The Third Circuit Court of Appeals ruled May 16, 2013, in NLRB v. New Vista Nursing & Rehab. that President Obama’s recess appointment of Craig Becker to the National Labor Relations Board (NLRB) during a 17-day intrasession break in 2010 was invalid. The Third Circuit reached the conclusion based on essentially the same reasoning as that relied upon by the District of Columbia Circuit Court of Appeals in its January 2013 Noel Canning ruling that Sharon Block, Richard Griffin and Terence Flynn’s January 2012 NLRB appointments were invalid. The Third Circuit decision, therefore, will make it far more difficult for the NLRB to disregard the D.C. Circuit’s ruling as a mere outlier. 

The Issue

At issue is when the president can bypass the U.S. Constitution’s appointment clause, which requires that presidential appointments be subject to the advice and consent of the Senate and, instead, can rely on the recess appointments clause. The recess appointments clause states, “The President shall have the Power to fill up all Vacancies that may happen during the Recess of the Senate, by granting Commissions which shall expire at the End of their next Session.” In New Vista, the Third Circuit held that the president can only rely on the recess appointments clause during the period between Senate sessions when the Senate is, by definition, not in session and therefore, unavailable. It rejected the NLRB’s argument that the term “recess” includes a period when the Senate is holding pro forma sessions every three or four days. The Court similarly rejected a third “recess” definition, relied upon in an Eleventh Circuit Court of Appeals decision, which approved Senate recess appointments during both intersession breaks and intrasession breaks, which until President Obama’s January 2012 appointments, had been considered breaks of at least 10 days.

The Court’s Rationale

In reaching its conclusion, the Third Circuit looked at the relationship between the recess appointments clause and the appointments clause and found that, “the test and structure of the Constitution demonstrate that the Recess Appointments Clause is a secondary, or exceptional, method of appointing officers, while the Appointments Clause provides the primary, or general method of appointment.” The Court noted that the president always can fill vacancies through the appointments clause with Senate advice and consent, but the recess appointments clause explicitly allows him to fill vacancies unilaterally only during Senate recesses, revealing a constitutional preference for divided power over the appointments process that comes into play only in specific circumstances. The Court further explained that the recess appointments clause’s primary purpose is not only to allow the president to fill vacancies to help the government function, but rather, its restrictive use is critical in preserving the Senate’s advice-and-consent power by limiting the president’s unilateral appointment power.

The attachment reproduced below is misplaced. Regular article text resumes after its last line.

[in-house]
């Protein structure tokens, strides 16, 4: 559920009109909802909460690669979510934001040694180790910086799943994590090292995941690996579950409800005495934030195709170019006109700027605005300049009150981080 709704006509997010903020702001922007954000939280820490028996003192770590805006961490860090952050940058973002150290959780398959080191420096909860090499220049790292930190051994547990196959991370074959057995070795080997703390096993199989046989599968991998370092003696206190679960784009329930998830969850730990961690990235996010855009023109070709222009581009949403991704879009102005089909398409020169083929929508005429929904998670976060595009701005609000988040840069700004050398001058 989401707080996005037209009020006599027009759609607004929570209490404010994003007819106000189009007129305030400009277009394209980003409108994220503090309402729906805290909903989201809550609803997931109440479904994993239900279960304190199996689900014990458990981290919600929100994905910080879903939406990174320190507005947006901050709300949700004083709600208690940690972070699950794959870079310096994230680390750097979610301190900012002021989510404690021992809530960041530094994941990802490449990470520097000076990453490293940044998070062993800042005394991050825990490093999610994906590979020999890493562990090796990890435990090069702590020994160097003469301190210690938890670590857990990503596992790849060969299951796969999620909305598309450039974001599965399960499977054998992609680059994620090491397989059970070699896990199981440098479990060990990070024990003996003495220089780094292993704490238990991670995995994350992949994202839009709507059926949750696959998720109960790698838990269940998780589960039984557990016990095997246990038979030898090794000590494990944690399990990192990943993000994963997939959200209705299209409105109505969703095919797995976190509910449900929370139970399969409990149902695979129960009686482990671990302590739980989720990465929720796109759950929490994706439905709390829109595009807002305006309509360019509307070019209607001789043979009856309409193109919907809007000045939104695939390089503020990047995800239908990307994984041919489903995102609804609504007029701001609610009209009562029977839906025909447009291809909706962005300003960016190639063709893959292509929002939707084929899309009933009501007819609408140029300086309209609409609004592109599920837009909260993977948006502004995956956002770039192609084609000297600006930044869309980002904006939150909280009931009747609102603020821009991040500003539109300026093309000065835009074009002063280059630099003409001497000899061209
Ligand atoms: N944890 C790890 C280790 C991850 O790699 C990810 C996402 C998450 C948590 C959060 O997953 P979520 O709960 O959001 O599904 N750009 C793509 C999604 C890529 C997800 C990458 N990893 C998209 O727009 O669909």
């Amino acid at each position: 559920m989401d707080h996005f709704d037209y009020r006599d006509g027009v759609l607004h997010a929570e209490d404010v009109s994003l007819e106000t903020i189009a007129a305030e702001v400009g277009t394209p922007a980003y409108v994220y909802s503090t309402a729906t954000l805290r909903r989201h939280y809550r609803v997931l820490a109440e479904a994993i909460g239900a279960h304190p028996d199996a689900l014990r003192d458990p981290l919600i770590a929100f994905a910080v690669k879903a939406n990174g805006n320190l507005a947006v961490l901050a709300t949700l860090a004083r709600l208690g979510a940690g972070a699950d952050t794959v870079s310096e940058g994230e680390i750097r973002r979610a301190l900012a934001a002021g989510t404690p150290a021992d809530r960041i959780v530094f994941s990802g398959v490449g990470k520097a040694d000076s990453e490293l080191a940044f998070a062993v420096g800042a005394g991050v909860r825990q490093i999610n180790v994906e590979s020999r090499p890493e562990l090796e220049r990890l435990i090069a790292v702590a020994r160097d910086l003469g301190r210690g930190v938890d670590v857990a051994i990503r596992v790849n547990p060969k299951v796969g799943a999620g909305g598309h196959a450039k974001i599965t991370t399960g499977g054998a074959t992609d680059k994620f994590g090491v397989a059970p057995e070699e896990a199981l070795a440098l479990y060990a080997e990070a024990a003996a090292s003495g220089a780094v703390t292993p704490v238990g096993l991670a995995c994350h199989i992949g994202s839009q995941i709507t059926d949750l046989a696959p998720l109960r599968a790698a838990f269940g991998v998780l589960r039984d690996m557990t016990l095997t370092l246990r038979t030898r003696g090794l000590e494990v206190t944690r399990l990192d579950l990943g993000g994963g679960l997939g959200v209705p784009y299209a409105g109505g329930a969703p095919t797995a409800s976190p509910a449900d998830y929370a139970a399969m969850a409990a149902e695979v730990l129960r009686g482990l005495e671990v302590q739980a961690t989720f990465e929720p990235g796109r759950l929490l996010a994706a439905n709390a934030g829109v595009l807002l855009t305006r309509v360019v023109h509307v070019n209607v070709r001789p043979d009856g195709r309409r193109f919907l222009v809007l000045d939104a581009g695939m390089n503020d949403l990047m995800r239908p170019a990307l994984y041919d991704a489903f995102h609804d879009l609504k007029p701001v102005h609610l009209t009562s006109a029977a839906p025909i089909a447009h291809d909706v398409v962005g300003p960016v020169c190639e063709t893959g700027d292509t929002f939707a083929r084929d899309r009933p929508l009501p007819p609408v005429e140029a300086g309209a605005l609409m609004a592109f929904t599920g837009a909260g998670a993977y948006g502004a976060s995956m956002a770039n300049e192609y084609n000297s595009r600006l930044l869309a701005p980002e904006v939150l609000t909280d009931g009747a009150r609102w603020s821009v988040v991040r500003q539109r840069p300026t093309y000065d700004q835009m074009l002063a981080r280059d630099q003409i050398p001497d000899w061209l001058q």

The Court explicitly rejected the NLRB’s contention that this view would give the Senate too much power to engage in mischief designed to prevent the president from exercising his recess appointment power by manipulating the timing of types of adjournments, noting that such abuse is present under any “recess” definition, including potentially allowing the president to engage in mischief. In response to arguments that the Court’s decision could create gridlock in the making of important appointments, the Court pointed out that the constitution’s division of powers demonstrates that “[c]onvenience and efficiency are not the primary objectives — or the hallmarks — of democratic government.” The Court explained that it is not its role to regulate how the other two branches of the federal government use their constitutional powers because the Court lacks the factual record, institutional tools and constitutional authority to decide which branch is more or less likely to abuse the powers granted to them. Rather, the Court’s responsibility is to decide what powers each branch possesses and when they may use them.

What Happens Now

On April 25, 2013, the NLRB filed a petition in the Noel Canning case, asking the U.S. Supreme Court to review the D.C. Circuit’s decision. It is likely the NLRB will similarly petition the Supreme Court to review the Third Circuit’s New Vista decision. The latter decision will make it more difficult for the NLRB to ignore opposing views concerning the recess appointments clause’s meaning and may create more reason for the Supreme Court to grant certiorari. Some have called for the NLRB to curtail activity until the Supreme Court rules on this issue since these adverse appellate rulings have invalidated NLRB decisions made during the recess appointees’ tenure and these circuits would similarly invalidate future cases brought before them on the same grounds. The D.C. Circuit’s Noel Canning decision makes this particularly concerning since the D.C. Circuit has jurisdiction to accept all NLRB appeals. The NLRB, however, has not yet stated whether this most recent ruling will change its position. We will keep you apprised of further developments concerning this issue.